In addition a surface may be partially mirrored. This improves light guidance inside the transparent material and the portion of light exiting through the surface can be better distributed over the entire length of the outlet.

The transparent material can also be mirrored on an underside. This prevents light from exiting and thus “being lost” through the underside of the transparent material that faces away from the observer.

In a further embodiment a mirror is provided at a defined spacing below the transparent material and the illuminating device is arranged in such a way that the light is incorporated into the transparent material by multiple reflection between the mirror and the transparent material in a lengthwise direction. Impressive effects may also be achieved in this way and the luminous power exiting through a surface of the transparent material in a lengthwise direction is optimised.

It is to be understood that the aspects and objects of the present invention described above may be combinable and that other advantages and aspects of the present invention will become apparent upon reading the following description of the drawings and detailed description of the invention.

BRIEF DESCRIPTION OF THE DRAWINGS

FIG. 1 a shows, partially in section, a side view of a sanitary fitting according to the invention in a first embodiment,

FIG. 1 b shows a plan view of the sanitary fitting from FIG. 1 a,

FIG. 1 c shows a section through the outlet of the sanitary fitting from FIG. 1 a along the line I-I therein,

FIG. 2 shows an isometric view of a cut open outlet in the form of a glass disc for a sanitary fitting of a second embodiment,

FIG. 3 shows the light guidance in a wedge-shaped, transparent element of an outlet, and

FIG. 4 shows the incorporation of light in a lengthwise direction of a transparent element of an outlet via multiple reflection at a mirror at a spacing from the transparent element.

DETAILED DESCRIPTION OF THE PRESENT INVENTION

While this invention is susceptible of embodiment in many different forms, there is shown in the drawings and will herein be described in detail one or more embodiments with the understanding that the present disclosure is to be considered as an exemplification of the principles of the invention and is not intended to limit the invention to the embodiments illustrated.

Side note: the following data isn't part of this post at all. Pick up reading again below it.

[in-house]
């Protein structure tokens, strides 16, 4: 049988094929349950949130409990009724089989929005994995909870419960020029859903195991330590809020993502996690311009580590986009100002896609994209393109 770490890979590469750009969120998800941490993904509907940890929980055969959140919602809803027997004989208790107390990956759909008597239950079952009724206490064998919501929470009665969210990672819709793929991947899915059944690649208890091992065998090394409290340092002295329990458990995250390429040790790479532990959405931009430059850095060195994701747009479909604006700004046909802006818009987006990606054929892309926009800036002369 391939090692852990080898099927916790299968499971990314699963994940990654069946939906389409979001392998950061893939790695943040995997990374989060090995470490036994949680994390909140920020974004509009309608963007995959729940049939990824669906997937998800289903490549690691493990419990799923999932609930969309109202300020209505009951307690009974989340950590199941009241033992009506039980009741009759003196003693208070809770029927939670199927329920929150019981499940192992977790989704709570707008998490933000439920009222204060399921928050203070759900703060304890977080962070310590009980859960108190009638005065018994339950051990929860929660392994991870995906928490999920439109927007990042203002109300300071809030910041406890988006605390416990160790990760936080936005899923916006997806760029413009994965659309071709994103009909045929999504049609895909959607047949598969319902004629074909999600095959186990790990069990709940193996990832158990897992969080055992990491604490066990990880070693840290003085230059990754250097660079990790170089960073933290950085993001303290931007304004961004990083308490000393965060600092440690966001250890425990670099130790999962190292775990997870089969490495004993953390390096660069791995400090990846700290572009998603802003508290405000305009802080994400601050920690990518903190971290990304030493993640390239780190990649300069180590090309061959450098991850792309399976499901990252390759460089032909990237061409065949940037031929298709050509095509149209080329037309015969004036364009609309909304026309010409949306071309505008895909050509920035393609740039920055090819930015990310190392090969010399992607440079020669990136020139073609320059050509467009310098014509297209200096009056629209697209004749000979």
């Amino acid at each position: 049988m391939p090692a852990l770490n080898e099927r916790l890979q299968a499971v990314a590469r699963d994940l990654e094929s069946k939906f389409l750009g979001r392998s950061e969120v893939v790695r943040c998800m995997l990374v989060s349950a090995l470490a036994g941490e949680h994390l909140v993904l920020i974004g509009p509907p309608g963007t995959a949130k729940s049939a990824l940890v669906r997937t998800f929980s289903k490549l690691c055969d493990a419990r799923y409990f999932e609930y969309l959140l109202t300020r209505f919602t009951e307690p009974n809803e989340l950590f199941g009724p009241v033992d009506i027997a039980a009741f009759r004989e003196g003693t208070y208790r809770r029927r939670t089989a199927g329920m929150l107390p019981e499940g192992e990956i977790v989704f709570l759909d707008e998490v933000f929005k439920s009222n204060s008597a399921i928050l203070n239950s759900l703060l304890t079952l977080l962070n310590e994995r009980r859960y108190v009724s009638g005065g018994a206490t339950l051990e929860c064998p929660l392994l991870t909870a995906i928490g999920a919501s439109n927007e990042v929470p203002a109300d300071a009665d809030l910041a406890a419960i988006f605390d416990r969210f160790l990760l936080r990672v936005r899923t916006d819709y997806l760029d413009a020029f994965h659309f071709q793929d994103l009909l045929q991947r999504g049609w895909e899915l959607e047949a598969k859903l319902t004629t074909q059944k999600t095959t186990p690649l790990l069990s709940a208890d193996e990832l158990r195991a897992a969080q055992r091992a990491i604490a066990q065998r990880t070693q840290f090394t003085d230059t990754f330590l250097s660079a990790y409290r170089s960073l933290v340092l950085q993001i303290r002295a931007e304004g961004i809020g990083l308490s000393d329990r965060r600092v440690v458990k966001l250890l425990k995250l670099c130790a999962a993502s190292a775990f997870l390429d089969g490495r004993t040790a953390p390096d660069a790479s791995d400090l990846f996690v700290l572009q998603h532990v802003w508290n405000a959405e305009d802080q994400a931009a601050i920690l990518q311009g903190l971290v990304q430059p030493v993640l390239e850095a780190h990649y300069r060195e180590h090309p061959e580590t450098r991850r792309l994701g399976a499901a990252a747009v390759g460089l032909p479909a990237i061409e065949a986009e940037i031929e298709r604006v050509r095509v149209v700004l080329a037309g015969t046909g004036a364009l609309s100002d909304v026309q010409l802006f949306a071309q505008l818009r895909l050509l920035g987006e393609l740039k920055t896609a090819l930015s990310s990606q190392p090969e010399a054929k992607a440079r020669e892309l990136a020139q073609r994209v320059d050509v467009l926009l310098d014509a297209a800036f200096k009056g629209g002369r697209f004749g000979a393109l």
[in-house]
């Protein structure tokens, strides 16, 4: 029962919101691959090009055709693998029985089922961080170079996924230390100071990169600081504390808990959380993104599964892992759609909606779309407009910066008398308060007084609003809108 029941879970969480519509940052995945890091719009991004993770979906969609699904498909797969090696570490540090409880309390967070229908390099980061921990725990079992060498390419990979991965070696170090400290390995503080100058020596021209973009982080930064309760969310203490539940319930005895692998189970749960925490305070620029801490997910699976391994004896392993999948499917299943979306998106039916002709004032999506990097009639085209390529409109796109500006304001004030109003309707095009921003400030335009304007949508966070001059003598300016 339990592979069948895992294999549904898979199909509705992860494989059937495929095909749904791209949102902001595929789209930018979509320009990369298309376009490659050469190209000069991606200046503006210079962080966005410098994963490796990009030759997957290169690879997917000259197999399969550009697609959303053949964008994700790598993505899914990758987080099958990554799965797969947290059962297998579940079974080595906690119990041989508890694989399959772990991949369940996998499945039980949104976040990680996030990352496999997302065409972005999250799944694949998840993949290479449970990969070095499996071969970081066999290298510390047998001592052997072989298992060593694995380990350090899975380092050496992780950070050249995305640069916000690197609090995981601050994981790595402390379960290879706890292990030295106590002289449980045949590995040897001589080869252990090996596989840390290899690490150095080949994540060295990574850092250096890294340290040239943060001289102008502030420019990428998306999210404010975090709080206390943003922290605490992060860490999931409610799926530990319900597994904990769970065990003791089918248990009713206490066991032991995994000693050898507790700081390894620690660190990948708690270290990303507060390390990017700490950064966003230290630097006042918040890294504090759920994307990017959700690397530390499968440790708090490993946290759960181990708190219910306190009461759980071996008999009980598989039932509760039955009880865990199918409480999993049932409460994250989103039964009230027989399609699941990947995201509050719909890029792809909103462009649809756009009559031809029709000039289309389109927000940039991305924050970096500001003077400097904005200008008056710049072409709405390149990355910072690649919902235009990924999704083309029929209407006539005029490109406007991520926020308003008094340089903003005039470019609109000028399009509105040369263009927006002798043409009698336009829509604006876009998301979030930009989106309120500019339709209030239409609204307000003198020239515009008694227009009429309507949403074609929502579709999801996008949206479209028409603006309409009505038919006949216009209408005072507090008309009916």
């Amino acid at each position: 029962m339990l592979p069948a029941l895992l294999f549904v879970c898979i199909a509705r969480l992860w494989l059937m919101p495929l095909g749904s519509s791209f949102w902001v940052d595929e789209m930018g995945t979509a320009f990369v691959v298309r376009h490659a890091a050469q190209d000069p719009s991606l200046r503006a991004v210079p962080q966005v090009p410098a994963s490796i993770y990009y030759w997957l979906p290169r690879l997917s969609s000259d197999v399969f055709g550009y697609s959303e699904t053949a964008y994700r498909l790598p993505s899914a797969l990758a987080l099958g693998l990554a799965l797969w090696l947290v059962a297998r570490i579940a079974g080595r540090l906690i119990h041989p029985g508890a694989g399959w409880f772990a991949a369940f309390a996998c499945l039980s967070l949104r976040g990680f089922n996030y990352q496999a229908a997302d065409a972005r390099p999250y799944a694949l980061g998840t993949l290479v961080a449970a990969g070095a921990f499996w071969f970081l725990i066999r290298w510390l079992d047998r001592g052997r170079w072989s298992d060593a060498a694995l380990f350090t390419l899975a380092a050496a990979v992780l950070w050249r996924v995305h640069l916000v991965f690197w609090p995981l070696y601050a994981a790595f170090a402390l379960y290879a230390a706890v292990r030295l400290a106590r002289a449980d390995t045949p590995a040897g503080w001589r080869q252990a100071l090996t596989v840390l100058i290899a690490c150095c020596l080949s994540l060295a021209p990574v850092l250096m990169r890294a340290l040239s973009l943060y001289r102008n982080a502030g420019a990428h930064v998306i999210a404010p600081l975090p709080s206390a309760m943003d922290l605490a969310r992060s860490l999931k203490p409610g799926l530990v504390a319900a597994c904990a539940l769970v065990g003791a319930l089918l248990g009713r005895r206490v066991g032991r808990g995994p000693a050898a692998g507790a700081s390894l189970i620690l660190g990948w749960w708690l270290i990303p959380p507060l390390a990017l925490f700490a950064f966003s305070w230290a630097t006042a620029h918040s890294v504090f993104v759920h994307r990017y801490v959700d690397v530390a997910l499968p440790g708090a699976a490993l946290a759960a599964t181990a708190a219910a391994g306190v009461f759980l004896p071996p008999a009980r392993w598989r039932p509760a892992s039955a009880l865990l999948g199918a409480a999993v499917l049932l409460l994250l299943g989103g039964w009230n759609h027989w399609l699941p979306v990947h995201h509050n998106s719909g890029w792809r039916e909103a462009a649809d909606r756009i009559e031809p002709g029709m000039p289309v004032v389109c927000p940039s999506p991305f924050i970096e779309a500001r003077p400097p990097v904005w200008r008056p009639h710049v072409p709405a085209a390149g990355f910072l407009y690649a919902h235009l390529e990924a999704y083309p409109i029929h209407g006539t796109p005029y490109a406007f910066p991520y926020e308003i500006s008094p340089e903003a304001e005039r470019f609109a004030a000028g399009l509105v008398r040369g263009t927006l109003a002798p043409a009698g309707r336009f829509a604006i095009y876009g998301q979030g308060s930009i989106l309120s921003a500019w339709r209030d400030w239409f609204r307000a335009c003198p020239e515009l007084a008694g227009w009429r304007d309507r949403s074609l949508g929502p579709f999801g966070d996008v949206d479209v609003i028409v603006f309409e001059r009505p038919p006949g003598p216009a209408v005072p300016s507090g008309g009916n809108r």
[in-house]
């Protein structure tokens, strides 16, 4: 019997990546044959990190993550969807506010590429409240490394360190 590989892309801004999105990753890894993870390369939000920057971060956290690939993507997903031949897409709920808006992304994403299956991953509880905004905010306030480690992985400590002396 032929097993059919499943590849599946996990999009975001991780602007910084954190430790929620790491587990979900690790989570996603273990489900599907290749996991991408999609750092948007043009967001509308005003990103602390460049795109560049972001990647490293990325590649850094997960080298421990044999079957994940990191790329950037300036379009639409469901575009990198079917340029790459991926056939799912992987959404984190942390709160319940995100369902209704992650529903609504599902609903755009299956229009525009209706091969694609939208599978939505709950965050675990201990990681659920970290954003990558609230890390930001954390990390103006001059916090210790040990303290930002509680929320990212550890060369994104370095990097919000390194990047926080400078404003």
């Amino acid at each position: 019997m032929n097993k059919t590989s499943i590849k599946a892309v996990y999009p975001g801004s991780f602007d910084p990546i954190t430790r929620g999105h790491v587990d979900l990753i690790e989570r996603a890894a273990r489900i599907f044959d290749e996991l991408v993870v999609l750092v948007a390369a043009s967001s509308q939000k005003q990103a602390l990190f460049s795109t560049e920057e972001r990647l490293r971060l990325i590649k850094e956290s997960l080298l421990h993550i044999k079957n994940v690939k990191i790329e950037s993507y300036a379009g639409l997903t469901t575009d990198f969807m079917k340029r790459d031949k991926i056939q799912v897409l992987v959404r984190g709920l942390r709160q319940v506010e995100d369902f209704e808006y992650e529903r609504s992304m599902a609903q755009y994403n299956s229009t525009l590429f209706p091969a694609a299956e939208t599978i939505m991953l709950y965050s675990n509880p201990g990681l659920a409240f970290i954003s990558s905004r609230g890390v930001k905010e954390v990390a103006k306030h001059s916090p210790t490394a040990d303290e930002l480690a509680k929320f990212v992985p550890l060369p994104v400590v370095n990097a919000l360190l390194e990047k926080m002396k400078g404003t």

In the first embodiment schematically shown in FIG. 1 a the sanitary fitting 10 has a fitting body 11 with an outlet 13 that runs at a right angle thereto. The outlet 13 is constructed as a channel that is open at the top and of which the inside is provided with a transparent lining 14. A pair of light-emitting diodes 12 is arranged in the fitting body 11 and can incorporate light into the end face of the transparent lining 14. The sanitary fitting 10 also has an operating element of a type known per se for adjusting the volume flow rate and the temperature of a flow of water and respective hot and cold water supplies which are connected to the building-side hot and cold water supply. Operating element and water supplies are now shown in the figures since they are of no further interest here.

If a flow of water is triggered via the operating element water flows through the fitting body 11 into the outlet 13 constructed as a channel and exits at the end thereof as a jet of water 15.

FIG. 1 b shows a plan view of the sanitary fitting 10. FIG. 1 c shows a section through the outlet 13. The transparent lining 14 is constructed as a U-profile in the first embodiment and covers all of the inner faces of the channel. Alternatively however only the bottom face or side faces of the channel can be covered with a “tongue” of transparent material. Glass or Plexiglas® as well as other transparent plastics materials are suitable as transparent material.

The light-emitting diodes 12 are switched on via a controller (not shown) if a flow of water has been triggered via the operating element. The light-emitting diodes 12 each have a glued on lens 12′ which bundles the light of the light-emitting diodes 12 and incorporates it into the end face of the transparent lining 14. A portion of the light is guided in the transparent lining 14 along the channel and exits at the end of the outlet 13 with the jet of water 15. A further portion of the light exits along the light path through the surface of the transparent lining 14 and thus gives the flow of water flowing in the channel a pleasing glimmer.

Instead of incorporating light from outside into the end face of the transparent lining 14, the light-emitting diodes 12 can also be embedded in the transparent lining 14 and thus illuminate the lining from the inside. It is possible in particular when using transparent plastics materials as the lining 14 to mould the light-emitting diodes 12 in the transparent plastics material so they are water-tight. The light-emitting diodes 12 can equally be received in lateral indentations in the transparent lining 14.